Ben Ehrenreich

Ben Ehrenreich’s books include Desert Notebooks: A Road Map for the End of Time and The Way to the Spring: Life and Death in Palestine.

Short Cuts: In Melilla

Ben Ehrenreich, 13 April 2023

Sincelast summer, on the 24th of every month, Marisa Amaro and Maite Echarte have driven up to the fence around the Spanish enclave of Melilla on Morocco’s northern coast to tie bunches of flowers onto the steel mesh outside the Barrio Chino border crossing. Amaro and Echarte, who work assisting asylum seekers in Melilla, are usually alone there. The crossing itself has been closed...

The Leveller: Famine in East Africa

Ben Ehrenreich, 17 August 2017

In Haro Sheikh​ the journalists kneeled to photograph a tortoise. It was nearly a metre long, with short, spikily scaled legs tucked beneath its shell. A black liquid stained the dry red earth around it. Beside it was the carcass of a donkey, white bone showing beneath what little flesh remained. A few metres away a warthog lay rotting, and beyond that a camel. For miles outside the village...

Short Cuts: At the Checkpoint in Hebron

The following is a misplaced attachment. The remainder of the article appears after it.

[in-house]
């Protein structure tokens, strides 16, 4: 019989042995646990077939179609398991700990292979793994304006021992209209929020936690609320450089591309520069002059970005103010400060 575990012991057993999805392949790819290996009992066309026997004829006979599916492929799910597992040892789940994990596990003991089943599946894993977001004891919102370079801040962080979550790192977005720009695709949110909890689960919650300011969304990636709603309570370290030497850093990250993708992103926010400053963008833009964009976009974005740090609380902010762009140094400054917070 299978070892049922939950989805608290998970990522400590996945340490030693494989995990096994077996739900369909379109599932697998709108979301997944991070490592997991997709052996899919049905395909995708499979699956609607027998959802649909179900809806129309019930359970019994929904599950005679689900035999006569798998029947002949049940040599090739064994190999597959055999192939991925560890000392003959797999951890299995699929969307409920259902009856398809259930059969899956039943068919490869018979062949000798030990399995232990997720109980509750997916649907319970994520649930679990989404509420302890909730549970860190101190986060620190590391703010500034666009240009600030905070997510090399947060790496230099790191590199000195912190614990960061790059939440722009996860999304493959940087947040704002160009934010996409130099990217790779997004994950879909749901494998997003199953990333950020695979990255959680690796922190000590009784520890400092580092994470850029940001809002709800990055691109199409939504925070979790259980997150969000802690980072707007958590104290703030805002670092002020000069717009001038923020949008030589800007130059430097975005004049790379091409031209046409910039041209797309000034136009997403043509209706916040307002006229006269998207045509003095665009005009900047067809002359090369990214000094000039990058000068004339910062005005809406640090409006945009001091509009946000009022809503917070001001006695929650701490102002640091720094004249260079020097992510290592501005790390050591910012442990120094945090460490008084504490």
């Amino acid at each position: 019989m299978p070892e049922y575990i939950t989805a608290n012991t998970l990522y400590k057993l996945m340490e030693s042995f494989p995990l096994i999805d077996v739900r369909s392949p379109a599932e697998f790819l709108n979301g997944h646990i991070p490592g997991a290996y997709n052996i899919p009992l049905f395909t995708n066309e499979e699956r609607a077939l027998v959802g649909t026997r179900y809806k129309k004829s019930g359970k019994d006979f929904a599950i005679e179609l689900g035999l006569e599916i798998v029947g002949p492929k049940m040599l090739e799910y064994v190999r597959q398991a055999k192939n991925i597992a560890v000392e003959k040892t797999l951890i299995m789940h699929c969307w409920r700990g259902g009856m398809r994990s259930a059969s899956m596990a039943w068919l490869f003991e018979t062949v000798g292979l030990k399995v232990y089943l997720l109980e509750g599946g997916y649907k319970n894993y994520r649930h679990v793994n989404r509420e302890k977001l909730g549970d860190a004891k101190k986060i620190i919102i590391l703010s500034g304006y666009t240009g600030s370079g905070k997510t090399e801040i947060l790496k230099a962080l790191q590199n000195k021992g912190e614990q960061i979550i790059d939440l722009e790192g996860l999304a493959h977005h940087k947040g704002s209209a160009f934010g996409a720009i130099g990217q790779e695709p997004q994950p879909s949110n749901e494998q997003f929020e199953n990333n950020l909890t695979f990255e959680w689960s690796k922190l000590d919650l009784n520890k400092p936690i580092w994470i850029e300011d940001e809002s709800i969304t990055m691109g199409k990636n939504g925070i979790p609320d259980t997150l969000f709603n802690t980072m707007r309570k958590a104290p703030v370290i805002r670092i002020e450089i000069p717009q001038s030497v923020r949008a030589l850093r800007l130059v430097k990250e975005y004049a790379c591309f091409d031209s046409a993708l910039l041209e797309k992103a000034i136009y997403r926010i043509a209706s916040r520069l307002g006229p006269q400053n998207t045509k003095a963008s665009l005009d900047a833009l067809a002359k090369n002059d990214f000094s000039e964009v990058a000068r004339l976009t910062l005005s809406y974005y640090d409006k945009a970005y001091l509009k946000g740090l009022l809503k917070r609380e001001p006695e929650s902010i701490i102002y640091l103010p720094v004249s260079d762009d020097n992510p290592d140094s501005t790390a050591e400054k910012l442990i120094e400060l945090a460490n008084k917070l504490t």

Ben Ehrenreich, 30 June 2016

I was​ surprised a few weeks ago to find everyone I knew in Hebron feeling cheerful. Perhaps it was the weather. Four months had passed since my last visit to the city, the largest, and lately the bloodiest, in the West Bank. It was January then, and cold, and everyone had seemed distant and shaky, glassy-eyed with trauma. The previous November, most of the neighbourhood of Tel Rumeida...

Diary: At the Calais Jungle

Ben Ehrenreich, 17 March 2016

Baraa Halabieh​ could recall almost every detail of the long journey from his family home in the Syrian city of Hama: every bus and taxi fare, where he slept or failed to sleep each night, how many hours he walked to cross each border and how long he stood crammed on a stationary train waiting to pass into Hungary. He remembered the friend of a friend who stole all his money in Turkey and...

From The Blog
16 March 2011

Last week, for the second year running, Forbes magazine declared the Mexican telecommunications tycoon Carlos Slim Helú the richest man in the world. In 2010, Slim – who holds a near-monopoly on mobile and landline services in Mexico, and whose family fortune includes department stores, hotels, mining, chemical, oil drilling, tobacco, tyre, construction and financial services companies as well as substantial chunks of both the centre of Mexico City and the New York Times – edged past Bill Gates by $500 million. This year Slim enjoyed a more comfortable lead: in just 12 months, his net worth has swollen by more than 30 per cent to an estimated $74 billion. Gates trails behind with a measly $54 billion.

Despite‚Äč the images of hijacked planes, homemade rockets, the charred wreckage of buses and Kalashnikov-wielding militants in balaclavas, the most common form of resistance in more than a...

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